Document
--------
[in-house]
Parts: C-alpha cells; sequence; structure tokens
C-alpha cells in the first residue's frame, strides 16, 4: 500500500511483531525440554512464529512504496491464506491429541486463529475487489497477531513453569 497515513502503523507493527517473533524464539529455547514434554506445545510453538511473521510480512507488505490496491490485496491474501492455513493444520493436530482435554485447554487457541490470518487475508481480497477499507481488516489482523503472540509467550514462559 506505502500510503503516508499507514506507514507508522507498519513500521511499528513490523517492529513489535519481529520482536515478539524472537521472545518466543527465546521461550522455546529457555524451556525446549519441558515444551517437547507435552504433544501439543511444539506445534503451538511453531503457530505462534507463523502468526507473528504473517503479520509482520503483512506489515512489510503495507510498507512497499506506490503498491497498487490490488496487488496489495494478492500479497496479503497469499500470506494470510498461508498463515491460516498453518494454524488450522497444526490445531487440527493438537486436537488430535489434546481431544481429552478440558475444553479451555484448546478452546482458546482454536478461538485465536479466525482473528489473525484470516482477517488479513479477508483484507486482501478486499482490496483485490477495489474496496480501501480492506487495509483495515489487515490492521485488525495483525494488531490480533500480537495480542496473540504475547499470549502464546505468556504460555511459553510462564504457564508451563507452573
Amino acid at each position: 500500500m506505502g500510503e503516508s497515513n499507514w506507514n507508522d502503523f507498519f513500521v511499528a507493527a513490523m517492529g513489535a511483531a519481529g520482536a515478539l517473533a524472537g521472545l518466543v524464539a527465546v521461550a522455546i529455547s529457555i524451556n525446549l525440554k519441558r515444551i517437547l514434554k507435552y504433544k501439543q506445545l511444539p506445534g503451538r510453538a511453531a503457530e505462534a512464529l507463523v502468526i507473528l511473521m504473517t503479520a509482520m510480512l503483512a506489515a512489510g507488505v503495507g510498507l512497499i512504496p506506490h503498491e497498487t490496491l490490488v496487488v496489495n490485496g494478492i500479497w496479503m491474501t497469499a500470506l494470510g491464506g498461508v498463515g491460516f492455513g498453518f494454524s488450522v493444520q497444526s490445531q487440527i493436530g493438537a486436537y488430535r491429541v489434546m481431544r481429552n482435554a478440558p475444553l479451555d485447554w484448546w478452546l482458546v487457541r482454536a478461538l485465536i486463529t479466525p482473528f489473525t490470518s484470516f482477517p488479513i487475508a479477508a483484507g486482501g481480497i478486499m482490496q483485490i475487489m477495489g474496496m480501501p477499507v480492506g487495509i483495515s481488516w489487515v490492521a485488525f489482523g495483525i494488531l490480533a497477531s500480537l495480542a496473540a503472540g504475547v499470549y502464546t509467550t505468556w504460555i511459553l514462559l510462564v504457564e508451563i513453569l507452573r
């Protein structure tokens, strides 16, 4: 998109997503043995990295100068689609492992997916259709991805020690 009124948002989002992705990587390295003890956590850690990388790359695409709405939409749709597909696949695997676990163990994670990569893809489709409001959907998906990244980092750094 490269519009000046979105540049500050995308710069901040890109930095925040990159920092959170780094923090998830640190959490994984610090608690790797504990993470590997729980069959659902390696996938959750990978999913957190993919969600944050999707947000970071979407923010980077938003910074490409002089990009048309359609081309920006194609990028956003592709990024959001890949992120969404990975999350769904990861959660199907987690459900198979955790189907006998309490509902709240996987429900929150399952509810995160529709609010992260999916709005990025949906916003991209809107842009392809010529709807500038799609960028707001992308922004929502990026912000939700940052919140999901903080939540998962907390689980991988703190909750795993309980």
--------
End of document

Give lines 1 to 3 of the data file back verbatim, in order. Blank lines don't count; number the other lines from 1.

[in-house]
Parts: C-alpha cells; sequence; structure tokens
C-alpha cells in the first residue's frame, strides 16, 4: 500500500511483531525440554512464529512504496491464506491429541486463529475487489497477531513453569 497515513502503523507493527517473533524464539529455547514434554506445545510453538511473521510480512507488505490496491490485496491474501492455513493444520493436530482435554485447554487457541490470518487475508481480497477499507481488516489482523503472540509467550514462559 506505502500510503503516508499507514506507514507508522507498519513500521511499528513490523517492529513489535519481529520482536515478539524472537521472545518466543527465546521461550522455546529457555524451556525446549519441558515444551517437547507435552504433544501439543511444539506445534503451538511453531503457530505462534507463523502468526507473528504473517503479520509482520503483512506489515512489510503495507510498507512497499506506490503498491497498487490490488496487488496489495494478492500479497496479503497469499500470506494470510498461508498463515491460516498453518494454524488450522497444526490445531487440527493438537486436537488430535489434546481431544481429552478440558475444553479451555484448546478452546482458546482454536478461538485465536479466525482473528489473525484470516482477517488479513479477508483484507486482501478486499482490496483485490477495489474496496480501501480492506487495509483495515489487515490492521485488525495483525494488531490480533500480537495480542496473540504475547499470549502464546505468556504460555511459553510462564504457564508451563507452573